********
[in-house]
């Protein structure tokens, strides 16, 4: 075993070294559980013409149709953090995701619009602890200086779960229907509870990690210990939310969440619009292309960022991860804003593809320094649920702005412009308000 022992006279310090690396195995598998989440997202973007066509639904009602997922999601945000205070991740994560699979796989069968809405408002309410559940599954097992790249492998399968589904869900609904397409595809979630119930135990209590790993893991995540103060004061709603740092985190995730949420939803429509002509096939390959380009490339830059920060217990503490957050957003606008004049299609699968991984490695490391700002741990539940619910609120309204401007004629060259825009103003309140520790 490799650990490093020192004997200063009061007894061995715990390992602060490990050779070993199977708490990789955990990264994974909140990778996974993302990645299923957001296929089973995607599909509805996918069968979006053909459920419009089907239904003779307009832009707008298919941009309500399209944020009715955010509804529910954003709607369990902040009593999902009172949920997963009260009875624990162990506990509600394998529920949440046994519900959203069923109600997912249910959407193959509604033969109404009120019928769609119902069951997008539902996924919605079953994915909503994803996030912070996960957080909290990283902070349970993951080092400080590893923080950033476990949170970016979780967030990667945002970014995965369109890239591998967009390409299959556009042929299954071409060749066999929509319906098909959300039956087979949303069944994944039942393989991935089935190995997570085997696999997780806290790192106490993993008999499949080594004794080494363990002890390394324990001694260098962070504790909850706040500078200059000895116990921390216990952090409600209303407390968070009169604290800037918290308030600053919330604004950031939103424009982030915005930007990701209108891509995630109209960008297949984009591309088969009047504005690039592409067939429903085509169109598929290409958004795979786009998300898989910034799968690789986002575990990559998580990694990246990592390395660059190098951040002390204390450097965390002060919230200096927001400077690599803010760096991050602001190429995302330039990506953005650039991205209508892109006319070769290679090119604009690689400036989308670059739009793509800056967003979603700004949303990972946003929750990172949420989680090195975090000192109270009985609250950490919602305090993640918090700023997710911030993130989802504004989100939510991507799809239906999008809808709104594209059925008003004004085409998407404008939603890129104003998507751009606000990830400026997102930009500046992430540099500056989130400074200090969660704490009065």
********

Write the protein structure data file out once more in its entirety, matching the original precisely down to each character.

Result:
[in-house]
């Protein structure tokens, strides 16, 4: 075993070294559980013409149709953090995701619009602890200086779960229907509870990690210990939310969440619009292309960022991860804003593809320094649920702005412009308000 022992006279310090690396195995598998989440997202973007066509639904009602997922999601945000205070991740994560699979796989069968809405408002309410559940599954097992790249492998399968589904869900609904397409595809979630119930135990209590790993893991995540103060004061709603740092985190995730949420939803429509002509096939390959380009490339830059920060217990503490957050957003606008004049299609699968991984490695490391700002741990539940619910609120309204401007004629060259825009103003309140520790 490799650990490093020192004997200063009061007894061995715990390992602060490990050779070993199977708490990789955990990264994974909140990778996974993302990645299923957001296929089973995607599909509805996918069968979006053909459920419009089907239904003779307009832009707008298919941009309500399209944020009715955010509804529910954003709607369990902040009593999902009172949920997963009260009875624990162990506990509600394998529920949440046994519900959203069923109600997912249910959407193959509604033969109404009120019928769609119902069951997008539902996924919605079953994915909503994803996030912070996960957080909290990283902070349970993951080092400080590893923080950033476990949170970016979780967030990667945002970014995965369109890239591998967009390409299959556009042929299954071409060749066999929509319906098909959300039956087979949303069944994944039942393989991935089935190995997570085997696999997780806290790192106490993993008999499949080594004794080494363990002890390394324990001694260098962070504790909850706040500078200059000895116990921390216990952090409600209303407390968070009169604290800037918290308030600053919330604004950031939103424009982030915005930007990701209108891509995630109209960008297949984009591309088969009047504005690039592409067939429903085509169109598929290409958004795979786009998300898989910034799968690789986002575990990559998580990694990246990592390395660059190098951040002390204390450097965390002060919230200096927001400077690599803010760096991050602001190429995302330039990506953005650039991205209508892109006319070769290679090119604009690689400036989308670059739009793509800056967003979603700004949303990972946003929750990172949420989680090195975090000192109270009985609250950490919602305090993640918090700023997710911030993130989802504004989100939510991507799809239906999008809808709104594209059925008003004004085409998407404008939603890129104003998507751009606000990830400026997102930009500046992430540099500056989130400074200090969660704490009065």